What Is Cognitive Closure in Psychology?


Jane Flores

Cognitive closure is a psychological term used to describe the tendency of individuals to seek out information that confirms their existing beliefs and values, while disregarding or rejecting information that contradicts those beliefs. This phenomenon can occur at both the individual and collective level, and can have significant impacts on decision-making processes and social interactions.

Origins of Cognitive Closure

The concept of cognitive closure has its roots in social psychology, where it was first introduced by Leon Festinger in his theory of cognitive dissonance. Festinger argued that when individuals encounter information that conflicts with their existing beliefs, they experience an unpleasant state of psychological tension or dissonance. This discomfort motivates them to reduce the dissonance by either changing their beliefs or discounting the new information.

Over time, researchers have expanded on this idea to explore how cognitive closure operates in various contexts, including political ideology, religious belief, and intergroup relations. Studies have shown that people are more likely to seek out like-minded individuals and media sources that reinforce their existing views, leading to increased polarization and intolerance towards those who hold different opinions.

Characteristics of Cognitive Closure

One of the key features of cognitive closure is a preference for certainty over ambiguity. Individuals who exhibit high levels of cognitive closure tend to view the world in black-and-white terms, with little room for nuance or complexity. They are also more likely to rely on heuristics or mental shortcuts when making judgments or decisions, rather than engaging in critical thinking or weighing multiple perspectives.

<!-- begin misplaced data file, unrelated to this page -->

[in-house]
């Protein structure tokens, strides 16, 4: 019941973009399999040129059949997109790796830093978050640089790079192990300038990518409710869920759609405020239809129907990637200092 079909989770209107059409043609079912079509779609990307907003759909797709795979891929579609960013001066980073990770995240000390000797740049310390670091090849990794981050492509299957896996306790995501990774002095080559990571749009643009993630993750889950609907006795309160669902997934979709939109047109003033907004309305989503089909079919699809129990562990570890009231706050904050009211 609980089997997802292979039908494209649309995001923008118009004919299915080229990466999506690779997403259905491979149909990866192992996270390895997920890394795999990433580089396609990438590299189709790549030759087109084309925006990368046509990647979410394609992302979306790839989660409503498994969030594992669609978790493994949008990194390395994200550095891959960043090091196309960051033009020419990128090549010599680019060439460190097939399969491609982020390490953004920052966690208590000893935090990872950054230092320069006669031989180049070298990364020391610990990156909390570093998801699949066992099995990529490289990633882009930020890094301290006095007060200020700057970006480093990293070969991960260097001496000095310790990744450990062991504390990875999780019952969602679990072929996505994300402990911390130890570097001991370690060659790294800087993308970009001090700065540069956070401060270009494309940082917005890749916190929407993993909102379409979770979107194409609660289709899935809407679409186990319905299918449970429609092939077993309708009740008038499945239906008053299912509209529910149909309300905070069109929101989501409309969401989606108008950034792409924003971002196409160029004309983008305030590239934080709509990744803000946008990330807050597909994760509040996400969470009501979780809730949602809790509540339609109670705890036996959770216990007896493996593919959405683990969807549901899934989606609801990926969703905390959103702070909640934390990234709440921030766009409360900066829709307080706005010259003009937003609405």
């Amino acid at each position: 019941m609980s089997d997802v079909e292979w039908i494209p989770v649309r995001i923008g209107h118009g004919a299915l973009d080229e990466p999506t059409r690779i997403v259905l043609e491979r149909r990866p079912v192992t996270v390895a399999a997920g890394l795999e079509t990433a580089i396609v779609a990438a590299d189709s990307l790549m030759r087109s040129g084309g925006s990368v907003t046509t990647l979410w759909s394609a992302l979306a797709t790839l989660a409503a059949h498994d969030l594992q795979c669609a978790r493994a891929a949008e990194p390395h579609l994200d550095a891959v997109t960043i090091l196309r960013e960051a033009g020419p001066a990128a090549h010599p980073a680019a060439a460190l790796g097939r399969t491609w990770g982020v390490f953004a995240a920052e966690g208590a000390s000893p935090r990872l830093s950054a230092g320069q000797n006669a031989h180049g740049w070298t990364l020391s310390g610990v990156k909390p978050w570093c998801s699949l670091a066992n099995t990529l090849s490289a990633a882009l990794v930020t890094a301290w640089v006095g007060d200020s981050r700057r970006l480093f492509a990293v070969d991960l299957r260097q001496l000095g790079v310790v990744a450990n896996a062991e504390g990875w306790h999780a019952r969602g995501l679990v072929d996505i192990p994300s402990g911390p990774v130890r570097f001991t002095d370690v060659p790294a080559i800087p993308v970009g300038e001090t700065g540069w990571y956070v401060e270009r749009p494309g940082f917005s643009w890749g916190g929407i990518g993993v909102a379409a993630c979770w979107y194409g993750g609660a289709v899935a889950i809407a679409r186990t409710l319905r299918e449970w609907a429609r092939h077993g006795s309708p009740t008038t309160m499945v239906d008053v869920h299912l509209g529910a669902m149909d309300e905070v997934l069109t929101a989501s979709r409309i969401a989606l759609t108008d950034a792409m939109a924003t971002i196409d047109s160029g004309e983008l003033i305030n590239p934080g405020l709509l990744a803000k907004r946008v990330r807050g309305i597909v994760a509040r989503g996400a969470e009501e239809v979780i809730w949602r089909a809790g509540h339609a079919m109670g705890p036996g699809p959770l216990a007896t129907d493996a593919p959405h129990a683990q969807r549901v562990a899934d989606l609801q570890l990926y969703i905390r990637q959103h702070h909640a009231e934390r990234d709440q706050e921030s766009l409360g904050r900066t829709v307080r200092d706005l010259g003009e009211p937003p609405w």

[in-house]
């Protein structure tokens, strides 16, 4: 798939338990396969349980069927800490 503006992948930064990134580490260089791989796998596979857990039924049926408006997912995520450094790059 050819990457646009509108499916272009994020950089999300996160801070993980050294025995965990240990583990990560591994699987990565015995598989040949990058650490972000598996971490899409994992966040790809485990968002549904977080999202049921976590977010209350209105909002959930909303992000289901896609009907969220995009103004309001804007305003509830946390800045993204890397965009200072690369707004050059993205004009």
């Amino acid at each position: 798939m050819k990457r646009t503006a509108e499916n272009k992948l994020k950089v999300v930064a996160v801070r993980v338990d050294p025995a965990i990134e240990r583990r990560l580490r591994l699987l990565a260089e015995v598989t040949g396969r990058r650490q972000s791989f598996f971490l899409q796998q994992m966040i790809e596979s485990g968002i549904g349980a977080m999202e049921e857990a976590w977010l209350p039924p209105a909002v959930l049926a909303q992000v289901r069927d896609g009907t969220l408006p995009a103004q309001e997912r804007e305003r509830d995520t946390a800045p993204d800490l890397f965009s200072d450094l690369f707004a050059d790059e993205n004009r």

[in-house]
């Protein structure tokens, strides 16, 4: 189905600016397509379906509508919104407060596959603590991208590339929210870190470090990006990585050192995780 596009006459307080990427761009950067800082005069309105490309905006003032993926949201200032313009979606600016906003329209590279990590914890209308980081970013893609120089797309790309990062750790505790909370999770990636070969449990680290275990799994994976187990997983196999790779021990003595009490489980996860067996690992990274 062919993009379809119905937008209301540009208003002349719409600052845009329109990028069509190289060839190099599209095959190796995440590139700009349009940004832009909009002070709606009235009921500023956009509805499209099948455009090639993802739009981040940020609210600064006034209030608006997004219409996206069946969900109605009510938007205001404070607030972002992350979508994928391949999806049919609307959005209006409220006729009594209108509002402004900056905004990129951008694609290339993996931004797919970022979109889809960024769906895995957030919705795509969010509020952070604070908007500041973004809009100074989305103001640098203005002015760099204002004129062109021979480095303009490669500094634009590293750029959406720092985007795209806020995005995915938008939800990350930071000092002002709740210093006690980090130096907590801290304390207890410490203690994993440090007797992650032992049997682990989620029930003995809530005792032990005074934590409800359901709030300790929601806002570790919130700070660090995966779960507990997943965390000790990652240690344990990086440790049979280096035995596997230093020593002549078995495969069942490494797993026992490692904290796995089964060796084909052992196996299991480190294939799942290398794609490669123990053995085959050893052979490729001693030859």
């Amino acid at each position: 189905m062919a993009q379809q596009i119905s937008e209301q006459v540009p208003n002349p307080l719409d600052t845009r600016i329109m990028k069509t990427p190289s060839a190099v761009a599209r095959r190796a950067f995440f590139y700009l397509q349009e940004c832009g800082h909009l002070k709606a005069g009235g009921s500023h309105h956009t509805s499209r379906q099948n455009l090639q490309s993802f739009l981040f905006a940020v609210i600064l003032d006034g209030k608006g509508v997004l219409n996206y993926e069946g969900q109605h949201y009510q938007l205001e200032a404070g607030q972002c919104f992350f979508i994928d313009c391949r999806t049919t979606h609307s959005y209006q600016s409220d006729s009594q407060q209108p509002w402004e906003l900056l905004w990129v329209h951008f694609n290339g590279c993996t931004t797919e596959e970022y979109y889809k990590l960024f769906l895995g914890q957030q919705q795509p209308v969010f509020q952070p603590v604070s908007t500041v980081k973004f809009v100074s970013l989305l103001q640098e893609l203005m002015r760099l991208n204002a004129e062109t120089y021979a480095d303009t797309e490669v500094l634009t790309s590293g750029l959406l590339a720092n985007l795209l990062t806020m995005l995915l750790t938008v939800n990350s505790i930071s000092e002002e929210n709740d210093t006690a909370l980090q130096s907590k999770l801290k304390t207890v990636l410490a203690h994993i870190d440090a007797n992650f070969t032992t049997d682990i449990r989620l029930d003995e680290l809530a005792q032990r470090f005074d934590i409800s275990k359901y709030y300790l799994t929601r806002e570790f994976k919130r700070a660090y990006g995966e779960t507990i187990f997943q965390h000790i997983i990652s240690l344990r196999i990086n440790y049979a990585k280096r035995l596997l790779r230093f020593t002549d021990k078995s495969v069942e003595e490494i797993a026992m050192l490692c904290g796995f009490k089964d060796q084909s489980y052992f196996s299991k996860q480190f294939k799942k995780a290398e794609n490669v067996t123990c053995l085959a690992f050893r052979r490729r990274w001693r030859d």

Another hallmark of cognitive closure is a resistance to change. When presented with new information that challenges their beliefs, individuals may become defensive or dismissive, rather than considering alternative viewpoints. This can manifest as confirmation bias, where people actively seek out evidence that supports their preconceptions while ignoring contradictory evidence.

  • Impact on Decision Making

Cognitive closure can have significant implications for decision-making processes, as individuals may be more likely to stick with their initial choices even when presented with new information that suggests a different course of action. This can lead to poor outcomes in situations where flexibility and adaptability are crucial, such as in business or politics.

Overcoming Cognitive Closure

While cognitive closure can be a difficult bias to overcome, there are steps that individuals can take to mitigate its effects. One approach is to seek out diverse perspectives and opinions, including those that challenge one’s existing beliefs. This can help broaden one’s perspective and promote critical thinking.

Another strategy is to cultivate a growth mindset, which emphasizes the importance of learning and personal development. By embracing the idea that change is possible and even desirable, individuals may be more open to considering new information and revising their beliefs.

Finally, it is important to recognize that cognitive closure operates at both the individual and societal level. To promote greater tolerance and understanding across groups with differing viewpoints, it may be necessary to create spaces for dialogue and exchange that encourage respectful communication and mutual learning.


Cognitive closure is a common bias that affects how individuals process information and make decisions. By understanding the origins and characteristics of this phenomenon, we can begin to develop strategies for overcoming its negative effects. Ultimately, promoting greater openness and flexibility in our thinking can help us navigate an increasingly complex and diverse world.